Profane Landscapes, Sacred Spaces - Miroslav Bárta

Profane Landscapes, Sacred Spaces - Miroslav Bárta

Ancient Egyptian Response to the Natural World

Profane Landscapes, Sacred Spaces - Miroslav Bárta

Linda Evans [+-]
Macquarie University
Linda Evans is an Environmental Historian who focuses on the human-animal relationship in the ancient world, especially the representation of animal behaviour in art. Following an exploration of the ancient Egyptians’ relationship with invertebrates, which was undertaken as a Macquarie University Research Fellow, she recently completed a four-year Australian Research Council Postdoctoral project in which she evaluated the impact of natural phenomena on Egyptian cultural expression during the pharaonic period. She is now directing a two-year project at the Middle Kingdom cemetery of Beni Hassan (forming part of a broader study by the Australian Centre for Egyptology, Macquarie University), in which she is documenting the remarkable animal representations at the site and exploring their cultural significance.


We know that the natural world held great significance for the ancient Egyptians because many environmental features, such as plants, animals, landmarks, the sun, moon and stars, became the focus of religious, architectural, literary and artistic expression. But what did the Egyptian people actually think of nature and how did they view their place within it? Understanding how they related intrinsically to their surroundings is important because this will have influenced how the Egyptians reacted to both environmental opportunities and challenges. Cultural attitudes towards nature have been categorised in a range of studies in order to predict human response to environmental issues (e.g., Kellert, 1993; Ignatow, 2006). For example, anthropologist Florence Kluckhohn (1953) has identified three fundamental orientations to nature exhibited by cultures worldwide, past and present: 1) people subjected to nature, living at the mercy of what they perceive as a powerful and unpredictable environment; 2) people as an inherent part of nature, trying to live in harmony with the environment; and 3) people against nature, manipulating and controlling the environment (Altman and Chemers, 1980). Contemporary Western cultures largely exhibit the latter orientation, a dominating view of the environment that is reflected in our excessive exploitation and widespread transformation of the natural world. This perspective is ascribed to our Judeo-Christian heritage, which has emphasised the primacy of human beings and a God-given obligation to conquer the earth and dominate all living things. In contrast, ancient Egyptian response to nature (along with other early cultures) is frequently characterised as harmonious and balanced (e.g., Hornung, 1967; te Velde, 1980; Germond, 2001). Drawing on mythological and other allusions that highlight equality between all living creatures, it has generally been concluded that the Egyptians did not view humankind as a dominant force in the natural world, but just one part of a larger cosmic unity. A harmonious cultural response would be expected to have a limited physical impact on the environment, to shun expressions of human superiority, and to embrace all aspects of nature without prejudice. I propose, however, that the restricted range of plants and animals depicted in Egyptian cultural material, clear differences in the ways that humans and animals were represented, and modification of the landscape through cultural and economic activities, instead point to the Egyptians having adopted a more hierarchical and dominating approach to the natural world than is commonly accepted. Indeed, such a dynamic worldview is in accordance with the principles of maat, which demanded sustained action, rather than passive acceptance, to maintain the status quo. The tendency by Egyptologists to see Egyptian culture as particularly attuned to nature possibly derives from an unconscious assumption that theirs was a less complex relationship than that found today, i.e., we do not expect to see contemporary attitudes towards the environment in the ancient past. However, such biases may affect our ability to accurately assess how the Egyptians interacted with their world. This chapter explores ancient Egyptian and Egyptological environmental attitudes through an examination of artistic, literary, and physical data, and suggest that Egyptian values may have been closer to our own than we realise.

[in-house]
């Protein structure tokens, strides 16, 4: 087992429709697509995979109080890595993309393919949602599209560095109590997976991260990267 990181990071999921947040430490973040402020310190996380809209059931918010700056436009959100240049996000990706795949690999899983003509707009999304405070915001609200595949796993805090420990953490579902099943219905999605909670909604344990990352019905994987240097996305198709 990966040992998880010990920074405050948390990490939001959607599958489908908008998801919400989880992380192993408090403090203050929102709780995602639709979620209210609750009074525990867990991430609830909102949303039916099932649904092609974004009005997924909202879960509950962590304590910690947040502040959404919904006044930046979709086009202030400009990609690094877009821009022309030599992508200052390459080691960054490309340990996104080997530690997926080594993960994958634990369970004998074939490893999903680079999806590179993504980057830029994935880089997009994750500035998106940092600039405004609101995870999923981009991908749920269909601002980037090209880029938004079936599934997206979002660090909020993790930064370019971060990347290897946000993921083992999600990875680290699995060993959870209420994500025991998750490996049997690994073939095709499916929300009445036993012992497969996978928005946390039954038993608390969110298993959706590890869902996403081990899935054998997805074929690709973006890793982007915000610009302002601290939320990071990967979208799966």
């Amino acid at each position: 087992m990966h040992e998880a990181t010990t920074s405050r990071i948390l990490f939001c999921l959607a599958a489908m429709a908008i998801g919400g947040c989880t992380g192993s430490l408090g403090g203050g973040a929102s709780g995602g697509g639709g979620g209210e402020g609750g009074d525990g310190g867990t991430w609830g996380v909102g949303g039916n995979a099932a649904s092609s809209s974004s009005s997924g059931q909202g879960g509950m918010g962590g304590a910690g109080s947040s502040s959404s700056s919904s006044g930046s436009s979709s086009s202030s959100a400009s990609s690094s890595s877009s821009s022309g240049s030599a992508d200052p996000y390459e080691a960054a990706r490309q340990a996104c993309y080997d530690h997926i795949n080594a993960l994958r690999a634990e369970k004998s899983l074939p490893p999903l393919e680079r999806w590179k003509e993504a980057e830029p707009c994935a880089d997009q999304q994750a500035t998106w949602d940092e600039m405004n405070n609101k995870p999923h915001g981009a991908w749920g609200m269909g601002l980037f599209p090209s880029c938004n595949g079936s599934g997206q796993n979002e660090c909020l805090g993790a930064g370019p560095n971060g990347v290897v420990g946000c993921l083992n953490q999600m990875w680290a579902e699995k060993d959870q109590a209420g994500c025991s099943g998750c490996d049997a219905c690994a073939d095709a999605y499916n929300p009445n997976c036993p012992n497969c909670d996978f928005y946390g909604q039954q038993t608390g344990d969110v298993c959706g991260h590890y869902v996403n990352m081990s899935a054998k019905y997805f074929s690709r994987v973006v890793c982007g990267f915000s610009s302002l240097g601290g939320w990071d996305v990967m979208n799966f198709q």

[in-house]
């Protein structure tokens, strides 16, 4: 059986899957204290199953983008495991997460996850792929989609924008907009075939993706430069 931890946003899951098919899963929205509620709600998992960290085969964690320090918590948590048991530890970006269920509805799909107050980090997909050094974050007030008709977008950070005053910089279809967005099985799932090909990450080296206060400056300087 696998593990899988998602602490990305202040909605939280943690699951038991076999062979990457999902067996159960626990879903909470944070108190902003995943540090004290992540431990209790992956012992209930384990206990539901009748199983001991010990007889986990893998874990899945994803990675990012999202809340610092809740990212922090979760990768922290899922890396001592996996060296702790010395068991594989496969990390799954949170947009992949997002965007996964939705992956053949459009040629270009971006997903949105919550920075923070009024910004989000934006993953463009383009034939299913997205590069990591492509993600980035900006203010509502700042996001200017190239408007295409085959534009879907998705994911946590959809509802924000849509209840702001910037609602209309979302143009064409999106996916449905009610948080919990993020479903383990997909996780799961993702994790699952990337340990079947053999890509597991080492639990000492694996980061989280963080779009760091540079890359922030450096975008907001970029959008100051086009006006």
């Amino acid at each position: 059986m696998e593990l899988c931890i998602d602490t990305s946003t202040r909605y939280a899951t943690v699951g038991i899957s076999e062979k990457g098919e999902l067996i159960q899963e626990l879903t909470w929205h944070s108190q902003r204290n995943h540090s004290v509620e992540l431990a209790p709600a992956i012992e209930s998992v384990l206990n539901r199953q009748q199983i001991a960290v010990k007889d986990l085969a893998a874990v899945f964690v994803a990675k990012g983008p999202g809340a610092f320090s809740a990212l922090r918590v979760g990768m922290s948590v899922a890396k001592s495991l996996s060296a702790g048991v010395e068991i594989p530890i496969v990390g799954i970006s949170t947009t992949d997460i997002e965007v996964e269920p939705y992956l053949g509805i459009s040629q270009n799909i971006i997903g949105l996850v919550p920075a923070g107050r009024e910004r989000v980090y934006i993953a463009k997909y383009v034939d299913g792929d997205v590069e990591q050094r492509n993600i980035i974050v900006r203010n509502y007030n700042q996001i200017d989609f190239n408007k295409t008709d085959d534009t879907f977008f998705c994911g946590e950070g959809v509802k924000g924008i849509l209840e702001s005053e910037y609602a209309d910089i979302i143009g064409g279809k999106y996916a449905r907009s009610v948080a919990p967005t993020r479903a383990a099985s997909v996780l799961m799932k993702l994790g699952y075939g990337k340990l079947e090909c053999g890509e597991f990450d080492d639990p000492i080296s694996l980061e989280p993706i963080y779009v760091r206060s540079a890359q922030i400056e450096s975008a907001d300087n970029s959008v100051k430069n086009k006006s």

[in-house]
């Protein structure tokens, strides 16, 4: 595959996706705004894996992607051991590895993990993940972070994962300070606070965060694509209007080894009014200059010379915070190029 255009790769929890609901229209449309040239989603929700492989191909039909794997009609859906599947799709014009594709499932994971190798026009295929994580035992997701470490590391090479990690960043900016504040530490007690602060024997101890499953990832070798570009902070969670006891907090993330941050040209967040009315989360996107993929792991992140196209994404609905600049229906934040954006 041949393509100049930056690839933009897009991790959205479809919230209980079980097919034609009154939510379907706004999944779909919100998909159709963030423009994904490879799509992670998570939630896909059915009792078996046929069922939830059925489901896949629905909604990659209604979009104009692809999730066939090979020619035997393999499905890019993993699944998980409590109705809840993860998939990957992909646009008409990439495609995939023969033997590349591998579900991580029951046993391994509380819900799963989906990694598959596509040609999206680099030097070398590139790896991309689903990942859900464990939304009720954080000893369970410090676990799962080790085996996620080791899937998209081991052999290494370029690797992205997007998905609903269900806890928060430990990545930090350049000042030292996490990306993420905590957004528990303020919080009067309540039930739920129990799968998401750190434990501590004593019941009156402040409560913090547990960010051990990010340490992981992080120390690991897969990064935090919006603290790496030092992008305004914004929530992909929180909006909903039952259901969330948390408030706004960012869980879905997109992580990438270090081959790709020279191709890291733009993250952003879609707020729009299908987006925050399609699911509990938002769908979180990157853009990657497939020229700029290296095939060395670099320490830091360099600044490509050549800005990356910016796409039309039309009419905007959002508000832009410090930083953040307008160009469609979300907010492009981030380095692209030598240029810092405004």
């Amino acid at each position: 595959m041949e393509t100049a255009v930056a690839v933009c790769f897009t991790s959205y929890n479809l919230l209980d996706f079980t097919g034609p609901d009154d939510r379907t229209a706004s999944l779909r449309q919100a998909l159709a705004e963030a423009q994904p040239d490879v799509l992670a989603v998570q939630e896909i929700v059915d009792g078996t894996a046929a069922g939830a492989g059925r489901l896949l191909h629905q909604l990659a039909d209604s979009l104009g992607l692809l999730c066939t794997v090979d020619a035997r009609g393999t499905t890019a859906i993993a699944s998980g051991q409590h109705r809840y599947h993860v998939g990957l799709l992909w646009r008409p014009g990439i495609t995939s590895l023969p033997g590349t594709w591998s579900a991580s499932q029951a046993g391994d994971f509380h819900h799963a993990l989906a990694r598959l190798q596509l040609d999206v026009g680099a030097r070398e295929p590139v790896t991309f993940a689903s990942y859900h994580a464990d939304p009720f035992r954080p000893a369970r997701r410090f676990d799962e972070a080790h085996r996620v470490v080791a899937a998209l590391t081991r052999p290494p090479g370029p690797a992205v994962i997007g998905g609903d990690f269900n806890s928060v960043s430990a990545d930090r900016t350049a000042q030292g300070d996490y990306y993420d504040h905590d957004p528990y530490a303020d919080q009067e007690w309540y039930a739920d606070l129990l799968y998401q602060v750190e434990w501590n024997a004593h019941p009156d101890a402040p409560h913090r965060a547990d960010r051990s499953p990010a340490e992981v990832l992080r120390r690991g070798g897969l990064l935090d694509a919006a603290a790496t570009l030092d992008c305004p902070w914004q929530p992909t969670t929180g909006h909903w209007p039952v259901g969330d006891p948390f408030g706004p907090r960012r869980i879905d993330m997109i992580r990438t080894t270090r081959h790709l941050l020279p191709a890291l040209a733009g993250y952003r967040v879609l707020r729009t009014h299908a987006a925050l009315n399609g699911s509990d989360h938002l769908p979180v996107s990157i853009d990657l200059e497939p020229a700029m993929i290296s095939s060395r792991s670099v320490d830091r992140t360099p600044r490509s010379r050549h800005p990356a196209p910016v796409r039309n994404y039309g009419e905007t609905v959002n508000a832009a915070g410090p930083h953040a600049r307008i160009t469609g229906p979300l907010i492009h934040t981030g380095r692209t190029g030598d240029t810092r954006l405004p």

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Evans, Linda. Ancient Egyptian Response to the Natural World. Profane Landscapes, Sacred Spaces. Equinox eBooks Publishing, United Kingdom. p. Sep 2019. ISBN 9781781794098. Date accessed: 25 Jun 2019 doi: 10.1558/equinox.29018. Sep 2019

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